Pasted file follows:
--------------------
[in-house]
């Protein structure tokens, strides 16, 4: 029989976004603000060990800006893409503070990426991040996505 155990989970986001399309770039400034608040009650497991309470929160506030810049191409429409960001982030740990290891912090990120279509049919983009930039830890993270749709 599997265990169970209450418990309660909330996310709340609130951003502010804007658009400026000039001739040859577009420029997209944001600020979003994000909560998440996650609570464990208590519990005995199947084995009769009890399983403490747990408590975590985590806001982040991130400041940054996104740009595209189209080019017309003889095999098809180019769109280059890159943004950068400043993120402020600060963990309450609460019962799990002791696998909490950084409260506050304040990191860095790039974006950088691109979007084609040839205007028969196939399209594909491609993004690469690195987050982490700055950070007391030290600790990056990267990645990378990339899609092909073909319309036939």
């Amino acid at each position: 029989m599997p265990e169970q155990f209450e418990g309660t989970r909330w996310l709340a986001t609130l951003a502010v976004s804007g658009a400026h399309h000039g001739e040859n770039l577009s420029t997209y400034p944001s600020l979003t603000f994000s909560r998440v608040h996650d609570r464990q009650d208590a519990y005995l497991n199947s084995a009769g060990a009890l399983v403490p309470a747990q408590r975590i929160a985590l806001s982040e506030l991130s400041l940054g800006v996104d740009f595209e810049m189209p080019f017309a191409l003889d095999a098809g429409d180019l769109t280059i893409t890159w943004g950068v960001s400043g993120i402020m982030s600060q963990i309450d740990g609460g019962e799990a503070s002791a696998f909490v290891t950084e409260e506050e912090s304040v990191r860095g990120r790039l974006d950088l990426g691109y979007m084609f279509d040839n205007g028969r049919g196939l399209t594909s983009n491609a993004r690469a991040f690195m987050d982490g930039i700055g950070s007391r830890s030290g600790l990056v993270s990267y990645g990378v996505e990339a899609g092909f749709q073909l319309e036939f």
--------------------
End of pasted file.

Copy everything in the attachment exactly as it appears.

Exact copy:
[in-house]
């Protein structure tokens, strides 16, 4: 029989976004603000060990800006893409503070990426991040996505 155990989970986001399309770039400034608040009650497991309470929160506030810049191409429409960001982030740990290891912090990120279509049919983009930039830890993270749709 599997265990169970209450418990309660909330996310709340609130951003502010804007658009400026000039001739040859577009420029997209944001600020979003994000909560998440996650609570464990208590519990005995199947084995009769009890399983403490747990408590975590985590806001982040991130400041940054996104740009595209189209080019017309003889095999098809180019769109280059890159943004950068400043993120402020600060963990309450609460019962799990002791696998909490950084409260506050304040990191860095790039974006950088691109979007084609040839205007028969196939399209594909491609993004690469690195987050982490700055950070007391030290600790990056990267990645990378990339899609092909073909319309036939």
């Amino acid at each position: 029989m599997p265990e169970q155990f209450e418990g309660t989970r909330w996310l709340a986001t609130l951003a502010v976004s804007g658009a400026h399309h000039g001739e040859n770039l577009s420029t997209y400034p944001s600020l979003t603000f994000s909560r998440v608040h996650d609570r464990q009650d208590a519990y005995l497991n199947s084995a009769g060990a009890l399983v403490p309470a747990q408590r975590i929160a985590l806001s982040e506030l991130s400041l940054g800006v996104d740009f595209e810049m189209p080019f017309a191409l003889d095999a098809g429409d180019l769109t280059i893409t890159w943004g950068v960001s400043g993120i402020m982030s600060q963990i309450d740990g609460g019962e799990a503070s002791a696998f909490v290891t950084e409260e506050e912090s304040v990191r860095g990120r790039l974006d950088l990426g691109y979007m084609f279509d040839n205007g028969r049919g196939l399209t594909s983009n491609a993004r690469a991040f690195m987050d982490g930039i700055g950070s007391r830890s030290g600790l990056v993270s990267y990645g990378v996505e990339a899609g092909f749709q073909l319309e036939f």